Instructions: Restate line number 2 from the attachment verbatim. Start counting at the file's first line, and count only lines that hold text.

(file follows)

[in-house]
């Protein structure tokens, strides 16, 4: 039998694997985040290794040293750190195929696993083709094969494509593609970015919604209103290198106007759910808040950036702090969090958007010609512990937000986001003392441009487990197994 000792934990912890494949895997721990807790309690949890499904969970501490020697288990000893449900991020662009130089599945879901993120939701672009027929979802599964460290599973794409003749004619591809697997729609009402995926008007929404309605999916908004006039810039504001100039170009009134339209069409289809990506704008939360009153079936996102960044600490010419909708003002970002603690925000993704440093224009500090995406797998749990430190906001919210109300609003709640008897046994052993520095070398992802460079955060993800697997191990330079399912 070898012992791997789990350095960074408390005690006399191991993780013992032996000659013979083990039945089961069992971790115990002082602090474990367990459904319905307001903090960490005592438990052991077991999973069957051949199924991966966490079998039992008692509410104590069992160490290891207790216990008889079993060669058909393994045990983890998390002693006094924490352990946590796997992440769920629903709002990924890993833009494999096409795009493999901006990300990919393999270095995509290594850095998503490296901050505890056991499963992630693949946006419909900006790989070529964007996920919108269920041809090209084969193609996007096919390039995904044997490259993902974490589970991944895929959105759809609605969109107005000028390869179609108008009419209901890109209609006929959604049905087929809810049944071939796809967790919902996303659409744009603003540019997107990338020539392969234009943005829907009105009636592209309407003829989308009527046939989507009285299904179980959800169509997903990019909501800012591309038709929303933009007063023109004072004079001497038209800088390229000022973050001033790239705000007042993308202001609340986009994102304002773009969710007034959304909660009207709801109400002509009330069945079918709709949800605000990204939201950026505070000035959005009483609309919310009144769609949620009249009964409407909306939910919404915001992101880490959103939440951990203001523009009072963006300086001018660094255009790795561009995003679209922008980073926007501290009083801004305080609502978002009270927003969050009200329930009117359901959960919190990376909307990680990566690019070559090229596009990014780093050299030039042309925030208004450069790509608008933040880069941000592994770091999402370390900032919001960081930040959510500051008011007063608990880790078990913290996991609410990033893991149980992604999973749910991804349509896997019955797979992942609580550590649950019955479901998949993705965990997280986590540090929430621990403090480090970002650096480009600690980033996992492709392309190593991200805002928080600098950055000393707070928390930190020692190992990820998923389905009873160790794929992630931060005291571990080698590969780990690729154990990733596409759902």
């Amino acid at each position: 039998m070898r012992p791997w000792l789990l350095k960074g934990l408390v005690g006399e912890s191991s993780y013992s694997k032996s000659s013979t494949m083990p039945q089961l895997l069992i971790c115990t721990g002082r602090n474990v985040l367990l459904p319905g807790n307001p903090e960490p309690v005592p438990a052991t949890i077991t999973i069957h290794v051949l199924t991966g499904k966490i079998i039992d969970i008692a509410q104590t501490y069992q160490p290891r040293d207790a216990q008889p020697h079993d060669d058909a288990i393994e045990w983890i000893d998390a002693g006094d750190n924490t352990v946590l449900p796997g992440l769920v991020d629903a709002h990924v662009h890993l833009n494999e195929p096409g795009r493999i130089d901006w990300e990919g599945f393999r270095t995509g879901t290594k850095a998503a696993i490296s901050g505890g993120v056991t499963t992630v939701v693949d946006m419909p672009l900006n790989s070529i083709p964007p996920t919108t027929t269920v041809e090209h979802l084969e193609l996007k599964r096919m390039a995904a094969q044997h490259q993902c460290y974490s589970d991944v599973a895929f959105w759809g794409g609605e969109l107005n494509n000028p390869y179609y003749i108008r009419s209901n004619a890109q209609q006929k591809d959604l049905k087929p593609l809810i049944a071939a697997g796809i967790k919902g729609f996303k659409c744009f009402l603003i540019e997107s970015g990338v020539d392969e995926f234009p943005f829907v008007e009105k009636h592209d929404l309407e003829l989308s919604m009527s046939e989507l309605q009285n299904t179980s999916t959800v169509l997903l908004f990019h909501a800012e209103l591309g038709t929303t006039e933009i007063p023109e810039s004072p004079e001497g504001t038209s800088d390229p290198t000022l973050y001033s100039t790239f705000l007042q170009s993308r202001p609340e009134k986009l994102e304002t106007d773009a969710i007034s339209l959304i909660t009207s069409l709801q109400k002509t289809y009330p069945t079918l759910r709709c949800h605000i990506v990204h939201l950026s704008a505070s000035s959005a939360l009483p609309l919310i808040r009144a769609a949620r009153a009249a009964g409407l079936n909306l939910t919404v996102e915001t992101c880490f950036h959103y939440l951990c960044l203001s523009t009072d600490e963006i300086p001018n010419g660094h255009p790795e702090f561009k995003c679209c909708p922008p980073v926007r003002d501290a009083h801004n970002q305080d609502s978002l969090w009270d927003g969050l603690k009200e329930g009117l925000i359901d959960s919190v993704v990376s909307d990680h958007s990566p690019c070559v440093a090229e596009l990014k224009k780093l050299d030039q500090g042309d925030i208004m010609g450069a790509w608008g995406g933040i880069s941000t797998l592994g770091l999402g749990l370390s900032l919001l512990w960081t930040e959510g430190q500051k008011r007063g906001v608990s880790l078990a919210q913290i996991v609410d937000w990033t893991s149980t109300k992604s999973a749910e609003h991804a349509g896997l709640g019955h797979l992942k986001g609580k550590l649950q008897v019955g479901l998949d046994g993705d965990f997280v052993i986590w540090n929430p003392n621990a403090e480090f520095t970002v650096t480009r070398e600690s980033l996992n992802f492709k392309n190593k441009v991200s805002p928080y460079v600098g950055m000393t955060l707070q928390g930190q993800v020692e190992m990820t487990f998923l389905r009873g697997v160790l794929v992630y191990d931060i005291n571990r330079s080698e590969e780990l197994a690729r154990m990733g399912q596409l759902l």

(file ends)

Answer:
């Protein structure tokens, strides 16, 4: 039998694997985040290794040293750190195929696993083709094969494509593609970015919604209103290198106007759910808040950036702090969090958007010609512990937000986001003392441009487990197994 000792934990912890494949895997721990807790309690949890499904969970501490020697288990000893449900991020662009130089599945879901993120939701672009027929979802599964460290599973794409003749004619591809697997729609009402995926008007929404309605999916908004006039810039504001100039170009009134339209069409289809990506704008939360009153079936996102960044600490010419909708003002970002603690925000993704440093224009500090995406797998749990430190906001919210109300609003709640008897046994052993520095070398992802460079955060993800697997191990330079399912 070898012992791997789990350095960074408390005690006399191991993780013992032996000659013979083990039945089961069992971790115990002082602090474990367990459904319905307001903090960490005592438990052991077991999973069957051949199924991966966490079998039992008692509410104590069992160490290891207790216990008889079993060669058909393994045990983890998390002693006094924490352990946590796997992440769920629903709002990924890993833009494999096409795009493999901006990300990919393999270095995509290594850095998503490296901050505890056991499963992630693949946006419909900006790989070529964007996920919108269920041809090209084969193609996007096919390039995904044997490259993902974490589970991944895929959105759809609605969109107005000028390869179609108008009419209901890109209609006929959604049905087929809810049944071939796809967790919902996303659409744009603003540019997107990338020539392969234009943005829907009105009636592209309407003829989308009527046939989507009285299904179980959800169509997903990019909501800012591309038709929303933009007063023109004072004079001497038209800088390229000022973050001033790239705000007042993308202001609340986009994102304002773009969710007034959304909660009207709801109400002509009330069945079918709709949800605000990204939201950026505070000035959005009483609309919310009144769609949620009249009964409407909306939910919404915001992101880490959103939440951990203001523009009072963006300086001018660094255009790795561009995003679209922008980073926007501290009083801004305080609502978002009270927003969050009200329930009117359901959960919190990376909307990680990566690019070559090229596009990014780093050299030039042309925030208004450069790509608008933040880069941000592994770091999402370390900032919001960081930040959510500051008011007063608990880790078990913290996991609410990033893991149980992604999973749910991804349509896997019955797979992942609580550590649950019955479901998949993705965990997280986590540090929430621990403090480090970002650096480009600690980033996992492709392309190593991200805002928080600098950055000393707070928390930190020692190992990820998923389905009873160790794929992630931060005291571990080698590969780990690729154990990733596409759902």